On World Environment Day these Hariyo Ban Program inspired stories were shared to a wider audience that included students, partner organizations and resource persons. 


Click to view pictures from the Western Terai Arc Landscape media field visit.

A close-up of the 12 km long electric fence installed at Bhimapur, Bardia. © WWF Nepal/ Pallavi Dhakal  

Click  to view pictures from the Central Terai Arc Landscape media field visit. 

Namuna Buffer Zone Community Forest, where Hariyo Ban Program has initiated wetland and grassland management © WWF Nepal / Pallavi Dhakal

Click to view pictures of various stages of nettle powder production. Hariyo Ban Program's green enterprise initiative.

Entrepreneurs undergoing nettle powder making training. © CARE Nepal/Dev Narayan Mandal

Major updates this month

Biodiversity conservation
  • A nursery was established at Godam, Makwanpur to promote plantation in degraded forest area. 
  • Community Based Anti-Poaching Operation (CBAPO) trainings were provided and CBAPO units formed in various districts of TAL and CHAL.
  • Dolphin monitoring training provided and survey carried out in Bardia National Park, Thakurdwara.
  • Community-based red panda monitoring system was established in Langtang National Park and Buffer Zone.
  • Citizen scientists training for biodiversity conservation was provided in Pokhara.
Payment for ecosystem services including REDD+
  • Four villages in Lamjung namely Neure, Chhichu, Khanibeshi and Ghermuphant were declared as Improved Cooking Stove (ICS) Model Village on April 23, 2013. 62 metallic improved cooking stoves were provided by the Hariyo Ban Program in collaboration with the Government of Nepal's Alternative Energy Promotion Centre (AEPC) and Manasalu Community Forest User Group (CFUG).
  • Fire lines were constructed and maintained in three buffer zone community forests in Banke.
  • Kumroj was declared the very first biogas VDC of Nepal on June 2, 2013.
  • Firefighting trainings and equipment support was provided to Dhodre CFUG in Gorkha, Siddhathani CFUG in Tanahu and Bhirkuna CFUG in Lamjung.
  • Consultation workshop on drivers of deforestation and forest degradation was conducted in Sardikhola VDC of Kaski district.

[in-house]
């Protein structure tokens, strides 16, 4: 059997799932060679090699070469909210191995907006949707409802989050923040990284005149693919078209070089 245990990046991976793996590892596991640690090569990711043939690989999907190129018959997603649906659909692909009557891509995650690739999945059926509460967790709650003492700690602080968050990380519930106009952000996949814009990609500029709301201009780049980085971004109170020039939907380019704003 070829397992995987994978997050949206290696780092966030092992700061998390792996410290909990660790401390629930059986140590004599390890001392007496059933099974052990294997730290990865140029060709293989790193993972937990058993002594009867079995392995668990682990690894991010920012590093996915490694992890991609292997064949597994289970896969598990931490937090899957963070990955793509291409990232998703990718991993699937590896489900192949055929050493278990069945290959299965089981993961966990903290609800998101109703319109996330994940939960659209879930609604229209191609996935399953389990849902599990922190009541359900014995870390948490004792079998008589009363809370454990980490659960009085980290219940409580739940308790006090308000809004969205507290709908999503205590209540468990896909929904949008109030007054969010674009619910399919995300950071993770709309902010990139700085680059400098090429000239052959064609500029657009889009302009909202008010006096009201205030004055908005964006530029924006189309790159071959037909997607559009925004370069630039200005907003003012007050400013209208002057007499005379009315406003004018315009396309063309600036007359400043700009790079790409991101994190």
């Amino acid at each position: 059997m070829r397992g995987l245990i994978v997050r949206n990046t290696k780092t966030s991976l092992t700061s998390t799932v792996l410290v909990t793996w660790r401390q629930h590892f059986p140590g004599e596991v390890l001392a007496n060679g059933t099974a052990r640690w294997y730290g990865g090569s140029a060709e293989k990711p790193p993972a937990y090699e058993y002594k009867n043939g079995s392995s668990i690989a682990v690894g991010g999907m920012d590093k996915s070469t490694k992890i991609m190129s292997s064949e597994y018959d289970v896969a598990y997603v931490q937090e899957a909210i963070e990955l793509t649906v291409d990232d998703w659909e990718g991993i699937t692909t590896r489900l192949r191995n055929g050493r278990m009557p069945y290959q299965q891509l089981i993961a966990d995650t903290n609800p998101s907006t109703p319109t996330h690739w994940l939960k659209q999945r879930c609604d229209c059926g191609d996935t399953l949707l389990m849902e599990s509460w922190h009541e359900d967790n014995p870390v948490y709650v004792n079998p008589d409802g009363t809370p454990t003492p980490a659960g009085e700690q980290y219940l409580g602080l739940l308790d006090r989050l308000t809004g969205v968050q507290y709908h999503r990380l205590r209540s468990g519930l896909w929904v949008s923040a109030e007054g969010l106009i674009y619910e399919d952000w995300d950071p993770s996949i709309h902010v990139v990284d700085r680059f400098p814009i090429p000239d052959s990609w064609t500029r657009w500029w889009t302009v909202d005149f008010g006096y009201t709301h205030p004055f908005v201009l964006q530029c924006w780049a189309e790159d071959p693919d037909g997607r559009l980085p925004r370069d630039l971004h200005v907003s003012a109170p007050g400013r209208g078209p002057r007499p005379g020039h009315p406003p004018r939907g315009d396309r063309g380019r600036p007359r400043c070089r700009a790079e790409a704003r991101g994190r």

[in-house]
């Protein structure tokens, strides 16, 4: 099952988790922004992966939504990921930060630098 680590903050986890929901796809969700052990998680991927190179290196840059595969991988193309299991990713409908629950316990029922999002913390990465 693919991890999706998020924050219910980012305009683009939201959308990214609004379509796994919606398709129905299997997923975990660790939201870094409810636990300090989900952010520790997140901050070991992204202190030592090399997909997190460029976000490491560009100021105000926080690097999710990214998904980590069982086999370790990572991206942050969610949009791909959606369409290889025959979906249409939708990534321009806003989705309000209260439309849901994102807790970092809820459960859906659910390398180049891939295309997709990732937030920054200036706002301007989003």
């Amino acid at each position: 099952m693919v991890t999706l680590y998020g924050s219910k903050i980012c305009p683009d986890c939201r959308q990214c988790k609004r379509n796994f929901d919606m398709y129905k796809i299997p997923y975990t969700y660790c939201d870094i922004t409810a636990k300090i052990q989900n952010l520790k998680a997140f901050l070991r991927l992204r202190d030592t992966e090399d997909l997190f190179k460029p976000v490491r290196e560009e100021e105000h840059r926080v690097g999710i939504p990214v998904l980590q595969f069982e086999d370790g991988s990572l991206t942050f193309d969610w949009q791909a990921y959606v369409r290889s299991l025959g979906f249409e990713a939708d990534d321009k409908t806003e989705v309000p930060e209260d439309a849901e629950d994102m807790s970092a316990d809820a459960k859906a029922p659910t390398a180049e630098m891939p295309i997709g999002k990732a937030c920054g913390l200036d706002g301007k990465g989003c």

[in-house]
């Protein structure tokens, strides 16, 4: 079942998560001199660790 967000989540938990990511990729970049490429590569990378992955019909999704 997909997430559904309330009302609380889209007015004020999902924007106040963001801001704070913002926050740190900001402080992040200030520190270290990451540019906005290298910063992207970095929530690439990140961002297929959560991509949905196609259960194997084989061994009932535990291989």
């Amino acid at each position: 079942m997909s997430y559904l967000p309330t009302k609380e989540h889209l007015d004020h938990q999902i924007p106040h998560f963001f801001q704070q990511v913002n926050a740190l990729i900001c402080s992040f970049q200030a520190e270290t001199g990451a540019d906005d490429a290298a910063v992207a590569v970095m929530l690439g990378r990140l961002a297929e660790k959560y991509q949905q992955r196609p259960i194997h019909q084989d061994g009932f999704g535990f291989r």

Climate change adaptation
  • Rapid assessment was completed to identify vulnerable groups and sites in selected communities of Pauraha, Rautahat.
  • Workshop on mainstreaming the climate change adaptation and disaster risk management issues in Local Development Plan (LDC) was conducted in Besisahar, Lamjung.
  • Climate change awareness program carried out in various schools in Dhading, Banke and Kailali.
  • On World Environment Day, names of twenty two students eligible for Hariyo Ban Program small research grants were announced.
Cross cutting themes (Governance, Gender and Social Inclusion, and Livelihoods)
  • Various skill-based trainings such as livestock rearing, spice crop production, vegetable and broom grass farming, tailoring etc. were provided to marginalized community in Bandipur for livelihood improvement.
  • Deep freezer was handed over to fish farming households in Sarangkot VDC of Kaski district to support livelihoods improvement initiative.
  • Citizenships of 65 ultra-poor community members in Hadikhola VDC was obtained through the intervention of six Hariyo Ban Program initiated Community Learning and Action Centers (CLACs) in Makwanpur district.
  • Gender and Social Inclusion trainings provided in Lamahi and Gadhwaha of Dang.
  • Public Hearing and Public Auditing (PHPA) conducted in Deurali VDC.
  • Participatory Well Being Ranking (PWBR) completed in Dhading.
Last month's answer

WWF was founded in :

a) 1961
b) 1963
c) 1968
d) 1982

Answer: a) 1961  
May 2013 e-newsletter
© WWF Nepal